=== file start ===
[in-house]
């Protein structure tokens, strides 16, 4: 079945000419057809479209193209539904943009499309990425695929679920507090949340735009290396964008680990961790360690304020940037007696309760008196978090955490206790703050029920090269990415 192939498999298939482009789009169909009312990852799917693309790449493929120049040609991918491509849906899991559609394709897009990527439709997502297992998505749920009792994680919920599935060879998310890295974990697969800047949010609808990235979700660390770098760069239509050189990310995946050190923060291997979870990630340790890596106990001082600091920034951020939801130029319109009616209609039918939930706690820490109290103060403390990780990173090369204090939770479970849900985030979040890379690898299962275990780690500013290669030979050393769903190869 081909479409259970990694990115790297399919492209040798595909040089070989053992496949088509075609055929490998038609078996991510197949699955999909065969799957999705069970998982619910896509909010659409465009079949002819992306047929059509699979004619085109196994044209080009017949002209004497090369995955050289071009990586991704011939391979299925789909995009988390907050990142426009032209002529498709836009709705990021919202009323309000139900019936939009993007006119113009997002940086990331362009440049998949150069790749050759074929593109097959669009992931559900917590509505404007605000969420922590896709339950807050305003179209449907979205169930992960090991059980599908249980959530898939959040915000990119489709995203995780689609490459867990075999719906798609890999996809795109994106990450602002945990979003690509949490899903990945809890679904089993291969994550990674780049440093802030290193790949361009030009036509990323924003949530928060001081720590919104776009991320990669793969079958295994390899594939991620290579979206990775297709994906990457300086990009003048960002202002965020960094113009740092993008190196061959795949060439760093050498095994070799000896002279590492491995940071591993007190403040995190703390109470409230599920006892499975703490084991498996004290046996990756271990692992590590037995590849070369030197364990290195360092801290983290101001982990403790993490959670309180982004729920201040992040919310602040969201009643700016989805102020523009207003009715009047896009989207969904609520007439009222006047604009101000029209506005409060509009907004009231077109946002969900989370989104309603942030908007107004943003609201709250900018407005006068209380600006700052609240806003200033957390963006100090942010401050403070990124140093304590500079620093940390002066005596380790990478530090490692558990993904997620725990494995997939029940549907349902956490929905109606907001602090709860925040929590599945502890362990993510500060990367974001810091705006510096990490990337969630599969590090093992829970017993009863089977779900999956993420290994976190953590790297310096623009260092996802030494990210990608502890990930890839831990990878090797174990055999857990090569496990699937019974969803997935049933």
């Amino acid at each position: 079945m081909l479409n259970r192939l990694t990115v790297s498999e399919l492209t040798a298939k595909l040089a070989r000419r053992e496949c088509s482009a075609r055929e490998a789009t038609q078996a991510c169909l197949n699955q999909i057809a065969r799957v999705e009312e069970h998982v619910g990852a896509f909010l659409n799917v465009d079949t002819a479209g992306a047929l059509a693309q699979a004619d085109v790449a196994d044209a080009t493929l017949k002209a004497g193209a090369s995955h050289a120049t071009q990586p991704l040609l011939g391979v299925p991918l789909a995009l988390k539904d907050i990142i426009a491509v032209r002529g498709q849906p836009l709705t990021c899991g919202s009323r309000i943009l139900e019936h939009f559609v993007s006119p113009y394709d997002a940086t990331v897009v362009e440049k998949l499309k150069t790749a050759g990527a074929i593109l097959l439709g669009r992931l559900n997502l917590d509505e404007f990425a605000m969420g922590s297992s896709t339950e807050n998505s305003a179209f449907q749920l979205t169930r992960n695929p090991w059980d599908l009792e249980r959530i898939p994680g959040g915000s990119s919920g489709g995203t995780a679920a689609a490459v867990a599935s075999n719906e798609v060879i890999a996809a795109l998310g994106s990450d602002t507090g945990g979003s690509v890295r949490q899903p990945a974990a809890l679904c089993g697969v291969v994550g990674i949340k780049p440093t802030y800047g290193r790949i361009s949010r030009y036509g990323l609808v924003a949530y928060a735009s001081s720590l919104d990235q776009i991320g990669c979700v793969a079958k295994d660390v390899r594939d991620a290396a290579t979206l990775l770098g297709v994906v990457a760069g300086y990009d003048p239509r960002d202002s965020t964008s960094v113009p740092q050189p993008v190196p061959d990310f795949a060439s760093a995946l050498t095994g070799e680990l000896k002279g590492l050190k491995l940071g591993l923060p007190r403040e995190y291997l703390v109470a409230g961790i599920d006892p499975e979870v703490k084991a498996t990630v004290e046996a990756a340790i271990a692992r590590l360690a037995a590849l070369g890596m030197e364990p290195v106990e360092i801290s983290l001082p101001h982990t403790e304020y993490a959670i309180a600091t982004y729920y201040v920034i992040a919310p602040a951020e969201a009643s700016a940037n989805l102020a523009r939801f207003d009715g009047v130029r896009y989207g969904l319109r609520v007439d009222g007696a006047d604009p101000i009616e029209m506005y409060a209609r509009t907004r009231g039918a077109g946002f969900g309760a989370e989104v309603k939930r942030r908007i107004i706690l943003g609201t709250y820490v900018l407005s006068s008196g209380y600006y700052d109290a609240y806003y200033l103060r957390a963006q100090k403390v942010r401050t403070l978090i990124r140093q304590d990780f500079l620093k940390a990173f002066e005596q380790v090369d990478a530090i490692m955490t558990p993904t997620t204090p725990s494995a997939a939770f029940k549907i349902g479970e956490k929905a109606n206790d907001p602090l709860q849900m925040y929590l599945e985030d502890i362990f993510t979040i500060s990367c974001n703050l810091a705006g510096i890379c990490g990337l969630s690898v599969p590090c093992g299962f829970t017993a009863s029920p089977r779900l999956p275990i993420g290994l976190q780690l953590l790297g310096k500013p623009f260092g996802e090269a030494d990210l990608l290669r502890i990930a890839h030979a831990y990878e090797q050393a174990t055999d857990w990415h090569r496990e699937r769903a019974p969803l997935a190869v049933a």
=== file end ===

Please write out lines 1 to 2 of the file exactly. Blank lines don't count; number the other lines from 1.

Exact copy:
[in-house]
């Protein structure tokens, strides 16, 4: 079945000419057809479209193209539904943009499309990425695929679920507090949340735009290396964008680990961790360690304020940037007696309760008196978090955490206790703050029920090269990415 192939498999298939482009789009169909009312990852799917693309790449493929120049040609991918491509849906899991559609394709897009990527439709997502297992998505749920009792994680919920599935060879998310890295974990697969800047949010609808990235979700660390770098760069239509050189990310995946050190923060291997979870990630340790890596106990001082600091920034951020939801130029319109009616209609039918939930706690820490109290103060403390990780990173090369204090939770479970849900985030979040890379690898299962275990780690500013290669030979050393769903190869 081909479409259970990694990115790297399919492209040798595909040089070989053992496949088509075609055929490998038609078996991510197949699955999909065969799957999705069970998982619910896509909010659409465009079949002819992306047929059509699979004619085109196994044209080009017949002209004497090369995955050289071009990586991704011939391979299925789909995009988390907050990142426009032209002529498709836009709705990021919202009323309000139900019936939009993007006119113009997002940086990331362009440049998949150069790749050759074929593109097959669009992931559900917590509505404007605000969420922590896709339950807050305003179209449907979205169930992960090991059980599908249980959530898939959040915000990119489709995203995780689609490459867990075999719906798609890999996809795109994106990450602002945990979003690509949490899903990945809890679904089993291969994550990674780049440093802030290193790949361009030009036509990323924003949530928060001081720590919104776009991320990669793969079958295994390899594939991620290579979206990775297709994906990457300086990009003048960002202002965020960094113009740092993008190196061959795949060439760093050498095994070799000896002279590492491995940071591993007190403040995190703390109470409230599920006892499975703490084991498996004290046996990756271990692992590590037995590849070369030197364990290195360092801290983290101001982990403790993490959670309180982004729920201040992040919310602040969201009643700016989805102020523009207003009715009047896009989207969904609520007439009222006047604009101000029209506005409060509009907004009231077109946002969900989370989104309603942030908007107004943003609201709250900018407005006068209380600006700052609240806003200033957390963006100090942010401050403070990124140093304590500079620093940390002066005596380790990478530090490692558990993904997620725990494995997939029940549907349902956490929905109606907001602090709860925040929590599945502890362990993510500060990367974001810091705006510096990490990337969630599969590090093992829970017993009863089977779900999956993420290994976190953590790297310096623009260092996802030494990210990608502890990930890839831990990878090797174990055999857990090569496990699937019974969803997935049933």